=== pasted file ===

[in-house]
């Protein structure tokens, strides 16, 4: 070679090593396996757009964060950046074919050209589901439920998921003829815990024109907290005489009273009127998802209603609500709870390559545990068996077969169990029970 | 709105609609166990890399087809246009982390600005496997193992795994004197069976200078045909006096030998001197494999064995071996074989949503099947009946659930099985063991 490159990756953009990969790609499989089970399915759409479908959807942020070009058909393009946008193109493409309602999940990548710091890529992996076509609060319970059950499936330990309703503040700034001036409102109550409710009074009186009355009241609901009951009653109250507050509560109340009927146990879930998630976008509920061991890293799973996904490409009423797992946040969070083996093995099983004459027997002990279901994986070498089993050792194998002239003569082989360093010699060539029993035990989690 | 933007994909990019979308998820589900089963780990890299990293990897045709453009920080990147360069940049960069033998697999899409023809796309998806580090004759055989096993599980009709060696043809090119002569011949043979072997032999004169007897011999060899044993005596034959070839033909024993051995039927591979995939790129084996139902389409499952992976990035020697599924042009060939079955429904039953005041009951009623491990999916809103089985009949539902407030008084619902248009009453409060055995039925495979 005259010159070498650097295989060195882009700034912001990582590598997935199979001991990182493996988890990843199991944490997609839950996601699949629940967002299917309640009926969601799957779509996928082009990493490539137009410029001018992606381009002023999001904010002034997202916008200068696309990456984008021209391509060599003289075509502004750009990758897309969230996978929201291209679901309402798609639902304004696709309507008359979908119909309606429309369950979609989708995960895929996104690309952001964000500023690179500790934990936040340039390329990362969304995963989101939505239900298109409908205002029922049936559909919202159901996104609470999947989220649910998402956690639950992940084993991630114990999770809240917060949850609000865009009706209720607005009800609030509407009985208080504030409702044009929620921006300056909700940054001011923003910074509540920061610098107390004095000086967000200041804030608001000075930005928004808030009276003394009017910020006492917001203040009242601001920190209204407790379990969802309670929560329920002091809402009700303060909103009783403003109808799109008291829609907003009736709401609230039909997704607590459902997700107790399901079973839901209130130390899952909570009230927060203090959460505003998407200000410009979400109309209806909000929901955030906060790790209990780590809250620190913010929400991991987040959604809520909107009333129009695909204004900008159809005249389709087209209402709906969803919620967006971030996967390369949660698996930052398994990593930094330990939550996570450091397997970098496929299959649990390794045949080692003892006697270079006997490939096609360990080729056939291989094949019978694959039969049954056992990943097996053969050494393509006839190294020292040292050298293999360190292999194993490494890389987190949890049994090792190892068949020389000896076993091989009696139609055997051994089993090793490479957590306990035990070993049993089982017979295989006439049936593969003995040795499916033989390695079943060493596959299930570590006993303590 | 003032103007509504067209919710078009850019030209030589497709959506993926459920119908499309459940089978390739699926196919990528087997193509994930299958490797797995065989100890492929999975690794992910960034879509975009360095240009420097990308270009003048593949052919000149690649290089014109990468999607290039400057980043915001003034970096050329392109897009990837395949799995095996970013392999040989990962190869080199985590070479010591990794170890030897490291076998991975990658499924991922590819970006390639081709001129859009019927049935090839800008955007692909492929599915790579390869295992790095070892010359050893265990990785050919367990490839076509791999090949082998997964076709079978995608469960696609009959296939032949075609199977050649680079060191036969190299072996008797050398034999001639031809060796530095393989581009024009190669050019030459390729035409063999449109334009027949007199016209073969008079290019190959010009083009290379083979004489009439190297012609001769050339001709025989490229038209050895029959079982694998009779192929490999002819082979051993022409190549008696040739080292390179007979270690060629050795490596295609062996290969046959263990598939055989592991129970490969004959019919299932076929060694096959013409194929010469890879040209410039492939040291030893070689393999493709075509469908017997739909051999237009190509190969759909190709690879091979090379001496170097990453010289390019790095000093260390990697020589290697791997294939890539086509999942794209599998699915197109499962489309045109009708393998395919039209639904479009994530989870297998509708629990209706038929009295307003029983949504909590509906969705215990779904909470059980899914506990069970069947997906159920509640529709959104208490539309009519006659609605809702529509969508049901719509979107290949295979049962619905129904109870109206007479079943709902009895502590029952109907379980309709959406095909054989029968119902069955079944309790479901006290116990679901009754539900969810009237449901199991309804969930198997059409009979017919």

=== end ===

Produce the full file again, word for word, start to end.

[in-house]
């Protein structure tokens, strides 16, 4: 070679090593396996757009964060950046074919050209589901439920998921003829815990024109907290005489009273009127998802209603609500709870390559545990068996077969169990029970 | 709105609609166990890399087809246009982390600005496997193992795994004197069976200078045909006096030998001197494999064995071996074989949503099947009946659930099985063991 490159990756953009990969790609499989089970399915759409479908959807942020070009058909393009946008193109493409309602999940990548710091890529992996076509609060319970059950499936330990309703503040700034001036409102109550409710009074009186009355009241609901009951009653109250507050509560109340009927146990879930998630976008509920061991890293799973996904490409009423797992946040969070083996093995099983004459027997002990279901994986070498089993050792194998002239003569082989360093010699060539029993035990989690 | 933007994909990019979308998820589900089963780990890299990293990897045709453009920080990147360069940049960069033998697999899409023809796309998806580090004759055989096993599980009709060696043809090119002569011949043979072997032999004169007897011999060899044993005596034959070839033909024993051995039927591979995939790129084996139902389409499952992976990035020697599924042009060939079955429904039953005041009951009623491990999916809103089985009949539902407030008084619902248009009453409060055995039925495979 005259010159070498650097295989060195882009700034912001990582590598997935199979001991990182493996988890990843199991944490997609839950996601699949629940967002299917309640009926969601799957779509996928082009990493490539137009410029001018992606381009002023999001904010002034997202916008200068696309990456984008021209391509060599003289075509502004750009990758897309969230996978929201291209679901309402798609639902304004696709309507008359979908119909309606429309369950979609989708995960895929996104690309952001964000500023690179500790934990936040340039390329990362969304995963989101939505239900298109409908205002029922049936559909919202159901996104609470999947989220649910998402956690639950992940084993991630114990999770809240917060949850609000865009009706209720607005009800609030509407009985208080504030409702044009929620921006300056909700940054001011923003910074509540920061610098107390004095000086967000200041804030608001000075930005928004808030009276003394009017910020006492917001203040009242601001920190209204407790379990969802309670929560329920002091809402009700303060909103009783403003109808799109008291829609907003009736709401609230039909997704607590459902997700107790399901079973839901209130130390899952909570009230927060203090959460505003998407200000410009979400109309209806909000929901955030906060790790209990780590809250620190913010929400991991987040959604809520909107009333129009695909204004900008159809005249389709087209209402709906969803919620967006971030996967390369949660698996930052398994990593930094330990939550996570450091397997970098496929299959649990390794045949080692003892006697270079006997490939096609360990080729056939291989094949019978694959039969049954056992990943097996053969050494393509006839190294020292040292050298293999360190292999194993490494890389987190949890049994090792190892068949020389000896076993091989009696139609055997051994089993090793490479957590306990035990070993049993089982017979295989006439049936593969003995040795499916033989390695079943060493596959299930570590006993303590 | 003032103007509504067209919710078009850019030209030589497709959506993926459920119908499309459940089978390739699926196919990528087997193509994930299958490797797995065989100890492929999975690794992910960034879509975009360095240009420097990308270009003048593949052919000149690649290089014109990468999607290039400057980043915001003034970096050329392109897009990837395949799995095996970013392999040989990962190869080199985590070479010591990794170890030897490291076998991975990658499924991922590819970006390639081709001129859009019927049935090839800008955007692909492929599915790579390869295992790095070892010359050893265990990785050919367990490839076509791999090949082998997964076709079978995608469960696609009959296939032949075609199977050649680079060191036969190299072996008797050398034999001639031809060796530095393989581009024009190669050019030459390729035409063999449109334009027949007199016209073969008079290019190959010009083009290379083979004489009439190297012609001769050339001709025989490229038209050895029959079982694998009779192929490999002819082979051993022409190549008696040739080292390179007979270690060629050795490596295609062996290969046959263990598939055989592991129970490969004959019919299932076929060694096959013409194929010469890879040209410039492939040291030893070689393999493709075509469908017997739909051999237009190509190969759909190709690879091979090379001496170097990453010289390019790095000093260390990697020589290697791997294939890539086509999942794209599998699915197109499962489309045109009708393998395919039209639904479009994530989870297998509708629990209706038929009295307003029983949504909590509906969705215990779904909470059980899914506990069970069947997906159920509640529709959104208490539309009519006659609605809702529509969508049901719509979107290949295979049962619905129904109870109206007479079943709902009895502590029952109907379980309709959406095909054989029968119902069955079944309790479901006290116990679901009754539900969810009237449901199991309804969930198997059409009979017919």